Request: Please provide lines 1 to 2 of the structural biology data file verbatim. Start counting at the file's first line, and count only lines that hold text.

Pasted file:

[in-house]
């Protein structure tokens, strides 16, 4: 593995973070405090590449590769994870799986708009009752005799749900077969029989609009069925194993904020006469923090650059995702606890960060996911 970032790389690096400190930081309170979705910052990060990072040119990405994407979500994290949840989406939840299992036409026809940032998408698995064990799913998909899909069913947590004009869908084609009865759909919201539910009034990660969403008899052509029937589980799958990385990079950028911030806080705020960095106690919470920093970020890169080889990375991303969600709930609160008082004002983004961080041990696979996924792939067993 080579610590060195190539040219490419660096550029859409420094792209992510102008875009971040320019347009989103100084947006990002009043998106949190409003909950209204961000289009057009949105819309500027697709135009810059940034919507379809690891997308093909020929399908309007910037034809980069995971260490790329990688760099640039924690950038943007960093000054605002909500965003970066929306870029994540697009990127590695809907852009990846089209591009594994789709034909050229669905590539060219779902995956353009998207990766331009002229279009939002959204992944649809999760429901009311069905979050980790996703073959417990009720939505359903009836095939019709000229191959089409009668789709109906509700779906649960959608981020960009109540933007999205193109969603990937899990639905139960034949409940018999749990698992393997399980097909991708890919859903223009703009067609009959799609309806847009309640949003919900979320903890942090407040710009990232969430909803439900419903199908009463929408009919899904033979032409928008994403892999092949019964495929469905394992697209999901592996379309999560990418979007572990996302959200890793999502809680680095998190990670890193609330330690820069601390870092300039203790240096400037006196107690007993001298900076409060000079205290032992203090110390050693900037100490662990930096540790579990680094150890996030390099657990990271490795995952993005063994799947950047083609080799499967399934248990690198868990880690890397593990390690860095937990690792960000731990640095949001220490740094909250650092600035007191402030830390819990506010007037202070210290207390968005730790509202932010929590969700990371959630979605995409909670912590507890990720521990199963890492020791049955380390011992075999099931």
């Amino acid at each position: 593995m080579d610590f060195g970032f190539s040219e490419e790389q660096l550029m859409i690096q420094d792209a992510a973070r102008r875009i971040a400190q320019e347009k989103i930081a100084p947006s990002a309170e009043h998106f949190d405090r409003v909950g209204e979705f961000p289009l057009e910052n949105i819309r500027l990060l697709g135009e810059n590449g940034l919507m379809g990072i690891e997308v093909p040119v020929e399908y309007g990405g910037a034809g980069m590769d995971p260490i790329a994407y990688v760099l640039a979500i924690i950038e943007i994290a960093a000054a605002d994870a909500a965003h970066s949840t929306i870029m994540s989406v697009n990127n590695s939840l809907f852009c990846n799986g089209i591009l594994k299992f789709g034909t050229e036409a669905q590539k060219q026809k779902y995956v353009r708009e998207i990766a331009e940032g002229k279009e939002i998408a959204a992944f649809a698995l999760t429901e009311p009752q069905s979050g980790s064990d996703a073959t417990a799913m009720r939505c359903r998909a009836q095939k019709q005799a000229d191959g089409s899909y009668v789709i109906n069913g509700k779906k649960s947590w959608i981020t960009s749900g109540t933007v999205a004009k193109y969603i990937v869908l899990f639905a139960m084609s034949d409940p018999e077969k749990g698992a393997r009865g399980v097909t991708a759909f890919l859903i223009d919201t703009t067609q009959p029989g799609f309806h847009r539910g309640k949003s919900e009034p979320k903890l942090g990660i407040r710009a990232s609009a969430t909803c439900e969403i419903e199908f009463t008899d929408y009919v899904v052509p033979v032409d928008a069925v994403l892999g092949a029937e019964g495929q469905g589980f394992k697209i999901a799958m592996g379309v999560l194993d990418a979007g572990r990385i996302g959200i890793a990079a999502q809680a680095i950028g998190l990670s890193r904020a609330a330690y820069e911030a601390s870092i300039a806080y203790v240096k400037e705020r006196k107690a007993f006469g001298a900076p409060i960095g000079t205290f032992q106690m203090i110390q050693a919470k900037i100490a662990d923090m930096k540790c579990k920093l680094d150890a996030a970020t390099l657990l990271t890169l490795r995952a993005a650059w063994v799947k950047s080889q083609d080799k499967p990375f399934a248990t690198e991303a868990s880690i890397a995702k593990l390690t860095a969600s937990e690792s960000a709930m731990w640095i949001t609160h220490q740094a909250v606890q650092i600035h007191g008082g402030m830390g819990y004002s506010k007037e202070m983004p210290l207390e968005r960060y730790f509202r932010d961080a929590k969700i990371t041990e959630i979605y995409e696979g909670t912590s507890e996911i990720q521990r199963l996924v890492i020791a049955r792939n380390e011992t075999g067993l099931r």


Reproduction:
[in-house]
């Protein structure tokens, strides 16, 4: 593995973070405090590449590769994870799986708009009752005799749900077969029989609009069925194993904020006469923090650059995702606890960060996911 970032790389690096400190930081309170979705910052990060990072040119990405994407979500994290949840989406939840299992036409026809940032998408698995064990799913998909899909069913947590004009869908084609009865759909919201539910009034990660969403008899052509029937589980799958990385990079950028911030806080705020960095106690919470920093970020890169080889990375991303969600709930609160008082004002983004961080041990696979996924792939067993 080579610590060195190539040219490419660096550029859409420094792209992510102008875009971040320019347009989103100084947006990002009043998106949190409003909950209204961000289009057009949105819309500027697709135009810059940034919507379809690891997308093909020929399908309007910037034809980069995971260490790329990688760099640039924690950038943007960093000054605002909500965003970066929306870029994540697009990127590695809907852009990846089209591009594994789709034909050229669905590539060219779902995956353009998207990766331009002229279009939002959204992944649809999760429901009311069905979050980790996703073959417990009720939505359903009836095939019709000229191959089409009668789709109906509700779906649960959608981020960009109540933007999205193109969603990937899990639905139960034949409940018999749990698992393997399980097909991708890919859903223009703009067609009959799609309806847009309640949003919900979320903890942090407040710009990232969430909803439900419903199908009463929408009919899904033979032409928008994403892999092949019964495929469905394992697209999901592996379309999560990418979007572990996302959200890793999502809680680095998190990670890193609330330690820069601390870092300039203790240096400037006196107690007993001298900076409060000079205290032992203090110390050693900037100490662990930096540790579990680094150890996030390099657990990271490795995952993005063994799947950047083609080799499967399934248990690198868990880690890397593990390690860095937990690792960000731990640095949001220490740094909250650092600035007191402030830390819990506010007037202070210290207390968005730790509202932010929590969700990371959630979605995409909670912590507890990720521990199963890492020791049955380390011992075999099931």